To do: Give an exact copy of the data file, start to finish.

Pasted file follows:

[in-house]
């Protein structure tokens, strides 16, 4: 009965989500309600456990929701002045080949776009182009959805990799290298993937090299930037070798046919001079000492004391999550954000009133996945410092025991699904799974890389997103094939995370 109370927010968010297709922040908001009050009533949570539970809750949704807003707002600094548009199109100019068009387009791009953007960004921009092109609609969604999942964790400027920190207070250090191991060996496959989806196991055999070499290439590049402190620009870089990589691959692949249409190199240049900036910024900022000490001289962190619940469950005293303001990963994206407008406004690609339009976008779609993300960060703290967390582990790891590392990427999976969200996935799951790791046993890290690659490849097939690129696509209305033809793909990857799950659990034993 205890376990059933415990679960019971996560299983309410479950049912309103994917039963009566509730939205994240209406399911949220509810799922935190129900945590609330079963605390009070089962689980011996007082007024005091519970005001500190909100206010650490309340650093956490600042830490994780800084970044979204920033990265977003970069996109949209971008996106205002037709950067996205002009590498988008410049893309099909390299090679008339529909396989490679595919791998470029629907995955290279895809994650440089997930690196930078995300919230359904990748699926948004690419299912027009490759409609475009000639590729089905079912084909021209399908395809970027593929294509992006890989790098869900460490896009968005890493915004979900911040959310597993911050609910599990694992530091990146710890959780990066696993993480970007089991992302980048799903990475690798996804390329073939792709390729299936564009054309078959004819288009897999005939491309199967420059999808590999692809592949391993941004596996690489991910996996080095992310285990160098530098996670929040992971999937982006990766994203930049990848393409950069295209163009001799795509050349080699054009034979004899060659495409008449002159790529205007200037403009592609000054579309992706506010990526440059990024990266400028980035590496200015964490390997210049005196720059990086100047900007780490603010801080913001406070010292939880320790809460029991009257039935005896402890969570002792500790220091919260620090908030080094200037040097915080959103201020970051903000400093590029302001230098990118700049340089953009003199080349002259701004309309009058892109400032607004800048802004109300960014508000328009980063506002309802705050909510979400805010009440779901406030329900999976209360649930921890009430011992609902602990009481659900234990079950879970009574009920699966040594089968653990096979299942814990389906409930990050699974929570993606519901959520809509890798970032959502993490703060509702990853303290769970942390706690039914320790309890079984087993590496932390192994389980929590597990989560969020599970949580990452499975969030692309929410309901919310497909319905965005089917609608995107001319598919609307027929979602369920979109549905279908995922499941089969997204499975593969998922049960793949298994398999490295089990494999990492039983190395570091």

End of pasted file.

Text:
[in-house]
């Protein structure tokens, strides 16, 4: 009965989500309600456990929701002045080949776009182009959805990799290298993937090299930037070798046919001079000492004391999550954000009133996945410092025991699904799974890389997103094939995370 109370927010968010297709922040908001009050009533949570539970809750949704807003707002600094548009199109100019068009387009791009953007960004921009092109609609969604999942964790400027920190207070250090191991060996496959989806196991055999070499290439590049402190620009870089990589691959692949249409190199240049900036910024900022000490001289962190619940469950005293303001990963994206407008406004690609339009976008779609993300960060703290967390582990790891590392990427999976969200996935799951790791046993890290690659490849097939690129696509209305033809793909990857799950659990034993 205890376990059933415990679960019971996560299983309410479950049912309103994917039963009566509730939205994240209406399911949220509810799922935190129900945590609330079963605390009070089962689980011996007082007024005091519970005001500190909100206010650490309340650093956490600042830490994780800084970044979204920033990265977003970069996109949209971008996106205002037709950067996205002009590498988008410049893309099909390299090679008339529909396989490679595919791998470029629907995955290279895809994650440089997930690196930078995300919230359904990748699926948004690419299912027009490759409609475009000639590729089905079912084909021209399908395809970027593929294509992006890989790098869900460490896009968005890493915004979900911040959310597993911050609910599990694992530091990146710890959780990066696993993480970007089991992302980048799903990475690798996804390329073939792709390729299936564009054309078959004819288009897999005939491309199967420059999808590999692809592949391993941004596996690489991910996996080095992310285990160098530098996670929040992971999937982006990766994203930049990848393409950069295209163009001799795509050349080699054009034979004899060659495409008449002159790529205007200037403009592609000054579309992706506010990526440059990024990266400028980035590496200015964490390997210049005196720059990086100047900007780490603010801080913001406070010292939880320790809460029991009257039935005896402890969570002792500790220091919260620090908030080094200037040097915080959103201020970051903000400093590029302001230098990118700049340089953009003199080349002259701004309309009058892109400032607004800048802004109300960014508000328009980063506002309802705050909510979400805010009440779901406030329900999976209360649930921890009430011992609902602990009481659900234990079950879970009574009920699966040594089968653990096979299942814990389906409930990050699974929570993606519901959520809509890798970032959502993490703060509702990853303290769970942390706690039914320790309890079984087993590496932390192994389980929590597990989560969020599970949580990452499975969030692309929410309901919310497909319905965005089917609608995107001319598919609307027929979602369920979109549905279908995922499941089969997204499975593969998922049960793949298994398999490295089990494999990492039983190395570091």